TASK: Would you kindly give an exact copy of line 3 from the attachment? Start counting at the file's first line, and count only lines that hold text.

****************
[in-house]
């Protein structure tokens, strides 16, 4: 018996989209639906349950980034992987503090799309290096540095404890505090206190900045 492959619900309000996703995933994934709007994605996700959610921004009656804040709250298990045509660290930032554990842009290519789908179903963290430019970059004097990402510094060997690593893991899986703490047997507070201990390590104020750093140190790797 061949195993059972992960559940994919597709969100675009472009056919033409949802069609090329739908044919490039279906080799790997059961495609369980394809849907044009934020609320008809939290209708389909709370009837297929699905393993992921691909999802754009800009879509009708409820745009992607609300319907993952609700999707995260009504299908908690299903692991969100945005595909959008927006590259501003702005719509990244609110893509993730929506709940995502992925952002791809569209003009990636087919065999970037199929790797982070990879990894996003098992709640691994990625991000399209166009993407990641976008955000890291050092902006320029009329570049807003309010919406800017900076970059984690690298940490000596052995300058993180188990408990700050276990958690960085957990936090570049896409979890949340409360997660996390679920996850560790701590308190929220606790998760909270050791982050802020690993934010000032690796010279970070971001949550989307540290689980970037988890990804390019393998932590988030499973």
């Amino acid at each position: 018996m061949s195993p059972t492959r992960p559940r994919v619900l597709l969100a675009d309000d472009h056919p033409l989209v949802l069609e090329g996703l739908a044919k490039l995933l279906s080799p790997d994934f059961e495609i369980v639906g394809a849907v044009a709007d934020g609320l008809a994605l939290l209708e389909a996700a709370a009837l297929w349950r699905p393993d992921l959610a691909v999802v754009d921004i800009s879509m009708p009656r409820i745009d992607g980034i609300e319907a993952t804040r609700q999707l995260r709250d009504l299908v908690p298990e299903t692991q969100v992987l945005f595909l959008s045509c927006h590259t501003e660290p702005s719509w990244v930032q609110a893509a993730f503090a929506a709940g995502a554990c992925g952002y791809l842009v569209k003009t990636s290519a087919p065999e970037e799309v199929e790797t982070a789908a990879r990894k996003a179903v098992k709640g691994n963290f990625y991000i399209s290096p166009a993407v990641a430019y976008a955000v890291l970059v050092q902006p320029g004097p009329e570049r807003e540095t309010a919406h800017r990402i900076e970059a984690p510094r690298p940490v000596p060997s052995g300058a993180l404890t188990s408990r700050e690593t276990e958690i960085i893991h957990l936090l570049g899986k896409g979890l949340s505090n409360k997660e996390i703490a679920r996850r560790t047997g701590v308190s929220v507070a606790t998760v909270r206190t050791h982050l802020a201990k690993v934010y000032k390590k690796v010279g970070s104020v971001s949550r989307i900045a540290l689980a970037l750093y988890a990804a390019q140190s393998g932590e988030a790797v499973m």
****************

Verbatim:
């Amino acid at each position: 018996m061949s195993p059972t492959r992960p559940r994919v619900l597709l969100a675009d309000d472009h056919p033409l989209v949802l069609e090329g996703l739908a044919k490039l995933l279906s080799p790997d994934f059961e495609i369980v639906g394809a849907v044009a709007d934020g609320l008809a994605l939290l209708e389909a996700a709370a009837l297929w349950r699905p393993d992921l959610a691909v999802v754009d921004i800009s879509m009708p009656r409820i745009d992607g980034i609300e319907a993952t804040r609700q999707l995260r709250d009504l299908v908690p298990e299903t692991q969100v992987l945005f595909l959008s045509c927006h590259t501003e660290p702005s719509w990244v930032q609110a893509a993730f503090a929506a709940g995502a554990c992925g952002y791809l842009v569209k003009t990636s290519a087919p065999e970037e799309v199929e790797t982070a789908a990879r990894k996003a179903v098992k709640g691994n963290f990625y991000i399209s290096p166009a993407v990641a430019y976008a955000v890291l970059v050092q902006p320029g004097p009329e570049r807003e540095t309010a919406h800017r990402i900076e970059a984690p510094r690298p940490v000596p060997s052995g300058a993180l404890t188990s408990r700050e690593t276990e958690i960085i893991h957990l936090l570049g899986k896409g979890l949340s505090n409360k997660e996390i703490a679920r996850r560790t047997g701590v308190s929220v507070a606790t998760v909270r206190t050791h982050l802020a201990k690993v934010y000032k390590k690796v010279g970070s104020v971001s949550r989307i900045a540290l689980a970037l750093y988890a990804a390019q140190s393998g932590e988030a790797v499973m």